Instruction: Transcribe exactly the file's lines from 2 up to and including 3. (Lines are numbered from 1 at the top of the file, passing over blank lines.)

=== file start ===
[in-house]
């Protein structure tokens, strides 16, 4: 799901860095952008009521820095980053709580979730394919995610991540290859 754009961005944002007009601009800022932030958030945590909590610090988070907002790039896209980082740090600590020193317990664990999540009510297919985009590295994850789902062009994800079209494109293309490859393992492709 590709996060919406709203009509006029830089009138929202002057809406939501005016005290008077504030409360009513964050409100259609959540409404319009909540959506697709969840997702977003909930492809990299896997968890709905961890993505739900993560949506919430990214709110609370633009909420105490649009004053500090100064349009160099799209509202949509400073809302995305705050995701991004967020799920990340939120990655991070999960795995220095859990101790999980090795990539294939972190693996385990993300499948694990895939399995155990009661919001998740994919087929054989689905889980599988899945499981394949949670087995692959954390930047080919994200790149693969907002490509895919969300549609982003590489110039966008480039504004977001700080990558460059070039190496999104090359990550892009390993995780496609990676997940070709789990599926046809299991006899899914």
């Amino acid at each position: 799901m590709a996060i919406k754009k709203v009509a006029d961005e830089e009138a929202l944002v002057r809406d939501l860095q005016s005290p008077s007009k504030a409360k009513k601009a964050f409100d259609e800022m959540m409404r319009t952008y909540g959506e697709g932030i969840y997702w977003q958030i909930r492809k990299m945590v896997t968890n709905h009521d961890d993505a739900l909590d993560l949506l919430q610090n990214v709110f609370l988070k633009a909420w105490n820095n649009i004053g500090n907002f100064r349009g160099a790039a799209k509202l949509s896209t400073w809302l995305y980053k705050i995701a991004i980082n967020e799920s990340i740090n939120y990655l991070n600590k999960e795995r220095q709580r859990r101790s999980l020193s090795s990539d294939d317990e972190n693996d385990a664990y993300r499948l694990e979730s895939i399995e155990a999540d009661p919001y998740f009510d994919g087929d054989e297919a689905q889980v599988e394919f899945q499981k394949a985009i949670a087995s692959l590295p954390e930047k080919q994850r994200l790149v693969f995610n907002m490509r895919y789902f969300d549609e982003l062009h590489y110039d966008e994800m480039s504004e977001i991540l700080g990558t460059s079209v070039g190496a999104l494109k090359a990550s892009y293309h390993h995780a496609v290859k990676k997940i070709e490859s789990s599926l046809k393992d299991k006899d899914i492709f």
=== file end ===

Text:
């Protein structure tokens, strides 16, 4: 799901860095952008009521820095980053709580979730394919995610991540290859 754009961005944002007009601009800022932030958030945590909590610090988070907002790039896209980082740090600590020193317990664990999540009510297919985009590295994850789902062009994800079209494109293309490859393992492709 590709996060919406709203009509006029830089009138929202002057809406939501005016005290008077504030409360009513964050409100259609959540409404319009909540959506697709969840997702977003909930492809990299896997968890709905961890993505739900993560949506919430990214709110609370633009909420105490649009004053500090100064349009160099799209509202949509400073809302995305705050995701991004967020799920990340939120990655991070999960795995220095859990101790999980090795990539294939972190693996385990993300499948694990895939399995155990009661919001998740994919087929054989689905889980599988899945499981394949949670087995692959954390930047080919994200790149693969907002490509895919969300549609982003590489110039966008480039504004977001700080990558460059070039190496999104090359990550892009390993995780496609990676997940070709789990599926046809299991006899899914």
């Amino acid at each position: 799901m590709a996060i919406k754009k709203v009509a006029d961005e830089e009138a929202l944002v002057r809406d939501l860095q005016s005290p008077s007009k504030a409360k009513k601009a964050f409100d259609e800022m959540m409404r319009t952008y909540g959506e697709g932030i969840y997702w977003q958030i909930r492809k990299m945590v896997t968890n709905h009521d961890d993505a739900l909590d993560l949506l919430q610090n990214v709110f609370l988070k633009a909420w105490n820095n649009i004053g500090n907002f100064r349009g160099a790039a799209k509202l949509s896209t400073w809302l995305y980053k705050i995701a991004i980082n967020e799920s990340i740090n939120y990655l991070n600590k999960e795995r220095q709580r859990r101790s999980l020193s090795s990539d294939d317990e972190n693996d385990a664990y993300r499948l694990e979730s895939i399995e155990a999540d009661p919001y998740f009510d994919g087929d054989e297919a689905q889980v599988e394919f899945q499981k394949a985009i949670a087995s692959l590295p954390e930047k080919q994850r994200l790149v693969f995610n907002m490509r895919y789902f969300d549609e982003l062009h590489y110039d966008e994800m480039s504004e977001i991540l700080g990558t460059s079209v070039g190496a999104l494109k090359a990550s892009y293309h390993h995780a496609v290859k990676k997940i070709e490859s789990s599926l046809k393992d299991k006899d899914i492709f």